Pheochromocytoma: Features of Malignancy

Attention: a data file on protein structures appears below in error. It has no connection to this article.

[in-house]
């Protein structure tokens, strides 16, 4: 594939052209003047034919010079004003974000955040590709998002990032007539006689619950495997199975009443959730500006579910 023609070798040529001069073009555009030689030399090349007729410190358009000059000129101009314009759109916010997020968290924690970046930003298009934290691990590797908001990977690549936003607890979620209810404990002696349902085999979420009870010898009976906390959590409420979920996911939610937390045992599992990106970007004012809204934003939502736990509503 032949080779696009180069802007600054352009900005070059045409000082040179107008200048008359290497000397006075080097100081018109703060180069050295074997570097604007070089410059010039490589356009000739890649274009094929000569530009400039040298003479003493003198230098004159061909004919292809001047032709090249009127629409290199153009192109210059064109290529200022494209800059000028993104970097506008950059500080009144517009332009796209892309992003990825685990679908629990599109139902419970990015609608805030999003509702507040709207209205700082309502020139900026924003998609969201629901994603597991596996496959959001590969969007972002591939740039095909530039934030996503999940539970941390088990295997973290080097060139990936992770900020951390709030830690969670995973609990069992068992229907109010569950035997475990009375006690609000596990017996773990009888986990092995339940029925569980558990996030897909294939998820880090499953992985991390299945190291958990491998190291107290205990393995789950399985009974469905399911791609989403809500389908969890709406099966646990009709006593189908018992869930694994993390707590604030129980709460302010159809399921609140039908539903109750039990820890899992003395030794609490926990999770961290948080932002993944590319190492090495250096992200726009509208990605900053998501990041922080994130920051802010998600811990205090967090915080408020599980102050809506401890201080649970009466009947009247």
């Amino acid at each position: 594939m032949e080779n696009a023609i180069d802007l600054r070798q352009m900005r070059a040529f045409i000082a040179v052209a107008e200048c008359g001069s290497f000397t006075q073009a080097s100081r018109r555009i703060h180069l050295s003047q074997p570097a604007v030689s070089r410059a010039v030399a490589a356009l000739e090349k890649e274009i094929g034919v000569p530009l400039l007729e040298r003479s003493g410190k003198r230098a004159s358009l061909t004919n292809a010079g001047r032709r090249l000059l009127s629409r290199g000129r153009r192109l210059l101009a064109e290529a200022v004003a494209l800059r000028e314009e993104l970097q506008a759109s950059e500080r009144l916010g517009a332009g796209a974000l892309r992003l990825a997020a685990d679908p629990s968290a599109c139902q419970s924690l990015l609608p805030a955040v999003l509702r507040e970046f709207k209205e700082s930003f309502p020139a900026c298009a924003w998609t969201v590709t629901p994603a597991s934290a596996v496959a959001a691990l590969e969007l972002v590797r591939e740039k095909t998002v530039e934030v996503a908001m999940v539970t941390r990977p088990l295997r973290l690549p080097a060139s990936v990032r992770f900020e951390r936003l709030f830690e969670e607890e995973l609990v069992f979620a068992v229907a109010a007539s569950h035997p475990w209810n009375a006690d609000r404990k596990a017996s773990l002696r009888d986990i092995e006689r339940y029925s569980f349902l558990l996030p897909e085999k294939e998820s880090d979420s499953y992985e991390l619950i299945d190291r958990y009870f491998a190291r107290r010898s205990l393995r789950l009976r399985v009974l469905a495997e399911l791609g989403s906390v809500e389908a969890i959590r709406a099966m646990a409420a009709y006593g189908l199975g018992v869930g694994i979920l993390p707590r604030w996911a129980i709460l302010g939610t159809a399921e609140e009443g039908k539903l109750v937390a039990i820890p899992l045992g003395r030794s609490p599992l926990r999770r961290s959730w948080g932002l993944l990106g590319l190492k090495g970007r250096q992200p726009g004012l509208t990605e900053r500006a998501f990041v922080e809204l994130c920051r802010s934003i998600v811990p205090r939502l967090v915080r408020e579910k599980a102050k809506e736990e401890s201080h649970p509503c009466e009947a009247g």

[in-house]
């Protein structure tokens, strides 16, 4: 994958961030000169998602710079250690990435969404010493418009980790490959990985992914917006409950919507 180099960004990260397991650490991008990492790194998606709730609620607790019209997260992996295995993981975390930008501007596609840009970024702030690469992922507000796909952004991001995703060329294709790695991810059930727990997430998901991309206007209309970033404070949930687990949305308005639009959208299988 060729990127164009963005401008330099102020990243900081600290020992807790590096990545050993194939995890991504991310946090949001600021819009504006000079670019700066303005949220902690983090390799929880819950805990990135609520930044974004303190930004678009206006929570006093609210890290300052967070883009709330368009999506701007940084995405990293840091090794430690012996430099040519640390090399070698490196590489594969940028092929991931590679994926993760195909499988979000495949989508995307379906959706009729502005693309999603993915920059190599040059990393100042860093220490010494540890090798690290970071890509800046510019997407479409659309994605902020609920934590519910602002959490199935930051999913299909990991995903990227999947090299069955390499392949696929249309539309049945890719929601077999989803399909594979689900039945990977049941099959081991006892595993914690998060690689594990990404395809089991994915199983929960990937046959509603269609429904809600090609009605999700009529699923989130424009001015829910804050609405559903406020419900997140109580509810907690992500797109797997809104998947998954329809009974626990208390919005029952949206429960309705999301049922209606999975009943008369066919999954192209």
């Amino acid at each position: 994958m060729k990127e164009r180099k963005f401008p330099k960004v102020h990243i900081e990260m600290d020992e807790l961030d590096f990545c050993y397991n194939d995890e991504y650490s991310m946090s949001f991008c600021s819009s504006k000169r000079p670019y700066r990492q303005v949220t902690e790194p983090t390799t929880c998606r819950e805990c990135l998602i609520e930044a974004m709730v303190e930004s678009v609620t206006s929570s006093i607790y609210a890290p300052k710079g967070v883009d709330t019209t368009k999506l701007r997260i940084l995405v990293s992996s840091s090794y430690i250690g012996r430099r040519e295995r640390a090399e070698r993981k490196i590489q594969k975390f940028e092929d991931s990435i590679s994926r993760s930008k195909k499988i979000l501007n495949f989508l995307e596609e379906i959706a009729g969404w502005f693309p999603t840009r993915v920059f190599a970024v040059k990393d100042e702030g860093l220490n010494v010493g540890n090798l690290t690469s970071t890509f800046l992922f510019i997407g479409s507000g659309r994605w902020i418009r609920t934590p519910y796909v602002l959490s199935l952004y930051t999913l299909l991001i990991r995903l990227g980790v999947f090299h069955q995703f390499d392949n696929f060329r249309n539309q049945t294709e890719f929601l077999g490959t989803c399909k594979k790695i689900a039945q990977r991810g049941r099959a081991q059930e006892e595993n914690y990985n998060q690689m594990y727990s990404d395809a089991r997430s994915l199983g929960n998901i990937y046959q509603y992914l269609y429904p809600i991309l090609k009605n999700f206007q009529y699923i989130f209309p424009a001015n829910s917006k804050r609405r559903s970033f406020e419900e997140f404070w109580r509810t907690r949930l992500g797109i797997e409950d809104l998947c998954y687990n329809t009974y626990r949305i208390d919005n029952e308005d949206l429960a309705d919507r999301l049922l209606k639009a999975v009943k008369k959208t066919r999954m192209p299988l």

The tumor cells in this pheochromocytoma are arranged in small irregular nests and clusters separated by highly vascular stroma. About 10% of pheochromocytomas are biologically malignant. There are no histologic criteria that can reliably predict outcome. The presence of metastases is the only definitive evidence of malignancy. The most common sites of metastases are bone, lungs, liver, and lymph nodes. Histologic features linked to malignancy include: increased mitotic activity, confluent tumor necrosis, spindle cell morphology, and cellular monotony. Malignancy is more common (20% to 40% of cases) in paragangliomas arising in extra-adrenal locations and in those with germline mutations in one of the linked genes (RET, NF1, VHL, SDHB, SDHC, & SDHD). Malignant lesion are more likely to have elevated dopamine levels and tend to be larger than 5 cm.
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